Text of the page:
Stay the course on sage-grouse plans
By Chris Saeger
Next week, governors from across the West, including Colorado Gov. John Hickenlooper, are headed to Whitefish, Montana for the Western Governors Association (WGA) annual meeting.
Joining them will be Montana native and Department of Interior Secretary Ryan Zinke.
While a number of issues will be on the docket at the WGA meeting, few issues will receive as much attention as the West’s most iconic bird — the greater sage-grouse.
Just two years ago, the sage-grouse was near the brink of an Endangered Species Act (ESA) listing. Among many threats, unchecked oil and gas development was depleting healthy sage-grouse habitat; this danger extended far beyond the birds’ well-being — it meant that recreationists, sportsmen and women, ranchers, and local economies were also threatened.
But through a long and collaborative process, stakeholders from across the West — including Western governors, sportsmen and women, ranchers, and conservationists — developed 15 individual and locally-focused land management plans that protect the sage-grouse, bolsters local economies and supports the Western way of life.
Unfortunately, all that hard work and collaboration is now in jeopardy due to an irresponsible and misguided decision by Secretary Zinke.
Earlier this month, Zinke released a secretarial order that would open the management plans up for review and give special interests free rein over public lands.
Zinke could not have picked a worse way to go about changing the plans. Right now, the Bureau of Land Management does not even have a permanent director and Zinke has called for job cuts across the Interior Department.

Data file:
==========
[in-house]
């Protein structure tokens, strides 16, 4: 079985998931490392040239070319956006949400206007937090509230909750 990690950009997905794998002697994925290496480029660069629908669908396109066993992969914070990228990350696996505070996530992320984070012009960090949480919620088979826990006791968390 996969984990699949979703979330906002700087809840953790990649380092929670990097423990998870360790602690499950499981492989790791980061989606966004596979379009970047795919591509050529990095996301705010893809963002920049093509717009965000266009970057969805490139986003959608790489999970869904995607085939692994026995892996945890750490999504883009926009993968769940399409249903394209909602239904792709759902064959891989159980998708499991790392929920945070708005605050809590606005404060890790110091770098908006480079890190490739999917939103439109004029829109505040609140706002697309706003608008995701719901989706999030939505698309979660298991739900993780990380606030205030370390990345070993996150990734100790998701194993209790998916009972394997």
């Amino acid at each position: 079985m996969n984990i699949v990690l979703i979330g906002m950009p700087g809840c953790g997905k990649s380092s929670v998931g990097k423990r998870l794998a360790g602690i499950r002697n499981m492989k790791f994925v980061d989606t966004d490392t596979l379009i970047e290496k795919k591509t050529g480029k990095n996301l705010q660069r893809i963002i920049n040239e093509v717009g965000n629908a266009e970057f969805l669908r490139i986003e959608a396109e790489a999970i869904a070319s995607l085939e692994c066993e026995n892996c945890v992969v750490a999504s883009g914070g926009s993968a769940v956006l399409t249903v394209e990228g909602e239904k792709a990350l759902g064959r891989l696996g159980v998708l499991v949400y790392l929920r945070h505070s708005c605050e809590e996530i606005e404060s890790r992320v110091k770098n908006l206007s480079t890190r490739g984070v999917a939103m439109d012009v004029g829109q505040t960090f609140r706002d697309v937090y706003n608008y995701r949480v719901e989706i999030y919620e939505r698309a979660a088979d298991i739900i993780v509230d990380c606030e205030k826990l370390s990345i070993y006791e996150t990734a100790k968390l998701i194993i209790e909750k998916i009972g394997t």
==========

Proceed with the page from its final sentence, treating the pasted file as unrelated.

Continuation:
The last thing states and communities need is an agency back in Washington — that’s still finding its footing — conducting a rushed, internal “review” process that would substitute the judgment of special interests and politicians for years of hard work and investment by stakeholders across eleven Western states.
The plans have been so successful from the very beginning because they have been locally driven — not top-down orders from a few influential leaders in Washington. Changing course on the sage-grouse conservation plans would amount to silencing the voices of hundreds of thousands of Westerners who weighed in on these initiatives and the majority of voters across the West who support them.
Western governors, like Gov. Hickenlooper, need to continue to stand up for the collaboration, partnership, and hard work that has already been done for sage-grouse conservation. Any attempt to weaken the plans would threaten rural families’ livelihoods and America’s outdoor heritage.
Western economies rely on the roughly $1 billion a year in economic output that is driven by sage-grouse habitat in the outdoor recreation and tourism sectors. Furthermore, Western communities rely on the sage-grouse plans to ensure that our working landscapes are healthy for ranchers and sportsmen and women for generations to come.
We need Secrectary Zinke to prove that he stands with Western communities and not corporate special interests. Zinke inherited policies that were well on their way to making our public lands work better for all stakeholders, and now he is creating uncertainty for industries and communities that need to plan for a prosperous future. As Western leaders and stakeholders gather at WGA, let us hope that Zinke listens to them and puts our Western communities ahead of special interests.
Chris Saeger is the director of the Western Values Project.